I didn’t know where my career was going until one night eight years ago, when my (then) seven-year-old daughter got mad at her dad for reasons I can’t remember. We came up with a bedtime story about a girl who gets mad at her dad and returns him to the daddy store. Boom! I ran downstairs and started writing DADDY DEPOT.
While I was passionate about reading picture books to my kids, I had never written one before. My first draft stank liked mashed liver, sardines, and a shprinkle of moldy cheese. It was over a thousand words, had no main character, no story arc, and it rhymed…terribly! But I was determined. After some editing, I sent it to one of my dear friends from NYU, Melissa Stewart, who has written over 100 non-fiction books for kids. (I honestly didn’t know a single person writing fiction!) Melissa gave me some sound—but sobering—advice that literally changed my career. She suggested I study the art of picture book writing (which was soooo different from anything I’d ever done), join SCBWI, and find a critique group. Which I did! I realized how badly I wanted to publish a picture book. I treated the writing process like a new profession, working every day toward my goal.
Jump head dozens of DADDY DEPOT drafts to 2013. While continuing to write non-fiction, I had spent years polishing my craft and was determined to publish my first picture book. I attended my first NJ-SCBWI conference and signed up for a four-minute agent pitch. (Beware peeps! It’s like speed dating.) I entered a room, shook hands with a cute agent (I can say that because Julie adores him), and pitched DADDY DEPOT. He laughed and said, “Send it to me!” I think my heart exploded.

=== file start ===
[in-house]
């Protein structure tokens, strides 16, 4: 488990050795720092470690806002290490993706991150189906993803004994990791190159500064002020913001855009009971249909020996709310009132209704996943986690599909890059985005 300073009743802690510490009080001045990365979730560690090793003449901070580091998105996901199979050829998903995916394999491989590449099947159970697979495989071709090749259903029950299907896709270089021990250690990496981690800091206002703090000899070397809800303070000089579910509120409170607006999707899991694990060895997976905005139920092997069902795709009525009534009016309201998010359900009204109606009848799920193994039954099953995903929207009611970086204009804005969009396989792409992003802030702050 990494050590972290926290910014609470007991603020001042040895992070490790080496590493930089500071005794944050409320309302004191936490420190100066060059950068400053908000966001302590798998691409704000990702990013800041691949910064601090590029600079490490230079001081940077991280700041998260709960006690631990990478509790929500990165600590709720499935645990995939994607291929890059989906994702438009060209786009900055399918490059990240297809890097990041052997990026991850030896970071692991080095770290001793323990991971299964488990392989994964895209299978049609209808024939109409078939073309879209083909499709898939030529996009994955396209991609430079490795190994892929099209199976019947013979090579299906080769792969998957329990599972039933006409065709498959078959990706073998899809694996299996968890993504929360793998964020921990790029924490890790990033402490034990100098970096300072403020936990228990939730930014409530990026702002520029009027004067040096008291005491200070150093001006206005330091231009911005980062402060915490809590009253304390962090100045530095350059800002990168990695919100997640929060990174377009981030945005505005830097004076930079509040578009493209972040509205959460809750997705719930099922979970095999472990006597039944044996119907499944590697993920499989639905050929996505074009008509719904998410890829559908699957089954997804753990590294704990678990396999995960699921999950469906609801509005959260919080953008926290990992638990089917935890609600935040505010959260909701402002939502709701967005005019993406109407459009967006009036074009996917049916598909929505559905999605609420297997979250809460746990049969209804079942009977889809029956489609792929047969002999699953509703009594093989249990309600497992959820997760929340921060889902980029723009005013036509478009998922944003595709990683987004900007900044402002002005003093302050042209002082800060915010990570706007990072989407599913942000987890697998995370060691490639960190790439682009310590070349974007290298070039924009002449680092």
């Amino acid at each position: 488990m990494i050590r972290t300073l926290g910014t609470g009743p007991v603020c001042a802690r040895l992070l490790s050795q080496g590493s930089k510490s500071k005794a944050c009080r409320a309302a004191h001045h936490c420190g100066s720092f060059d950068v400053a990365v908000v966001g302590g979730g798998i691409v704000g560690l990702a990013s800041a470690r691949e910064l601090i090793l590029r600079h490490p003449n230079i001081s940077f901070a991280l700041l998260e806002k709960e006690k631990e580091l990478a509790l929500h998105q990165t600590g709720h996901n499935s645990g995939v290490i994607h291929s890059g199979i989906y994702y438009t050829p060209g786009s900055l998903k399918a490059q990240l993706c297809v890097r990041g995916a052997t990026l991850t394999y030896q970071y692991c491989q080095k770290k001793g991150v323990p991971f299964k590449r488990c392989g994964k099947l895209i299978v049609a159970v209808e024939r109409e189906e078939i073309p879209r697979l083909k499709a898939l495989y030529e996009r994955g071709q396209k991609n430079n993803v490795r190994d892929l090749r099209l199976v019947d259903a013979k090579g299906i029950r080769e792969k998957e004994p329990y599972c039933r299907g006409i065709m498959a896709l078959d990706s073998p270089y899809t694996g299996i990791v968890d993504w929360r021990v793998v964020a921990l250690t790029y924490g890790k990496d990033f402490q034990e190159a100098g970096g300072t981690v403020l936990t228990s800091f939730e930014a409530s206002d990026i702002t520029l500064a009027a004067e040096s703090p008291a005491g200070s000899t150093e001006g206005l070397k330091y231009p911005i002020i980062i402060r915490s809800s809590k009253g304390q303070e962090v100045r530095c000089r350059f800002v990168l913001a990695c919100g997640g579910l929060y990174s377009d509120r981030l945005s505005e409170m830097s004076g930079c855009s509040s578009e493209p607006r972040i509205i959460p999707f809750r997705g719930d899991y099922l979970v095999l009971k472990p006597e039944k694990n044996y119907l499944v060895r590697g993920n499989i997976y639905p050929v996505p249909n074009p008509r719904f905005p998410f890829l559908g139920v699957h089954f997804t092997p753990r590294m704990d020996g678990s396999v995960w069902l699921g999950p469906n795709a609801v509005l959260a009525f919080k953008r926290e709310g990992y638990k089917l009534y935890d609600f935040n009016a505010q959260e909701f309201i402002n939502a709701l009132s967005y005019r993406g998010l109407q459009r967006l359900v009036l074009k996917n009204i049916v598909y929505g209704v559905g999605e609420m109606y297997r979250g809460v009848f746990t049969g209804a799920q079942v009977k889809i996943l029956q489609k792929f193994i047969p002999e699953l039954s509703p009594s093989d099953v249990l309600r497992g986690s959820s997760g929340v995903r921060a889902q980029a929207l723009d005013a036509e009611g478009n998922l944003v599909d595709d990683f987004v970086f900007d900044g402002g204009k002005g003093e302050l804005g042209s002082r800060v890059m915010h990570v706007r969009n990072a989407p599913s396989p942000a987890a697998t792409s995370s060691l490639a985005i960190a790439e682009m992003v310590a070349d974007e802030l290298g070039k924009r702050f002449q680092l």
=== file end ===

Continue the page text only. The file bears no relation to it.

After a few more revisions, I signed with John M. Cusick. This. Was. Huge. A few months later, in November 2013, DADDY DEPOT sold to editor Liz Szabla at Feiwel & Friends. I was screaming in my car when I got the news. My dream was finally coming true!
Since then, I have gone through an entire theme park of roller coaster rides working on new stories with the ups and downs of submission and rejection. I feel blessed that I have sold three other manuscripts (both fiction and nonfiction). I’m working on several new picture books and a draft of my first Middle Grade novel. I also started a job as Director of Public Relations at an all-girls high school (great research for my first YA?). I’m working harder than ever but I love and appreciate every minute. I’m grateful to so many people, including Julie Hedlund and Kelli Panique (and you and you and you), for helping me achieve my dreams.
Here are a few “Lifetime Guarantees” for my friends at 12 x 12:
- Each of us has our own unique journey. Never compare yourself to anyone else. Keep following your own path. Be persistent, have patience, and persevere. You will get there in your own unique way!
- If you’re writing nonfiction, try fiction (and vice versa)! Exercise a different part of your brain. You never know where it will lead.
- Write from your heart. Be passionate about your subject matter. Laugh your head off. You’re going to be doing this for a long time. Do what you love; love what you do!
- Keep learning! In the eight years it took to get DADDY DEPOT published I could have gotten a second undergrad degree and gone to medical school. I wasn’t sitting around twiddling my thumbs. I was studying the craft and working hard on other manuscripts. Being part of 12 x 12 and participating in many other wonderful picture book groups are major growth experiences and amazing sources of support. [Cue Friday Dance Party music!]
- Stick with the people who support your dream. That’s the ultimate message of DADDY DEPOT . . .
Sending you all a shrprinkle of unconditional love!
Chana Stiefel is the author of DADDY DEPOT (illustrated by Andy Snair, Feiwel & Friends, 2017), a debut picture book about a girl who returns her father to the daddy store. Chana has written more than 20 non-fiction books for kids. National Geographic Kids will publish her new book about creepy critters in 2018. WAKAWAKALOCH, a semi-autobiographical book about a cave girl who wants to change her unpronounceable name, will be published by Houghton Mifflin Harcourt in 2019. More good news coming soon! Chana is represented by agent John M. Cusick at Folio Literary. For some “bite-size bits of wisdom for writers on the go,” visit www.kidlittakeaways.com, a blog Chana co-writes with her friend and critique-partner Donna Cangelosi. For more about Chana, visit www.chanastiefel.com and follow her on Facebook and @chanastiefel on Twitter.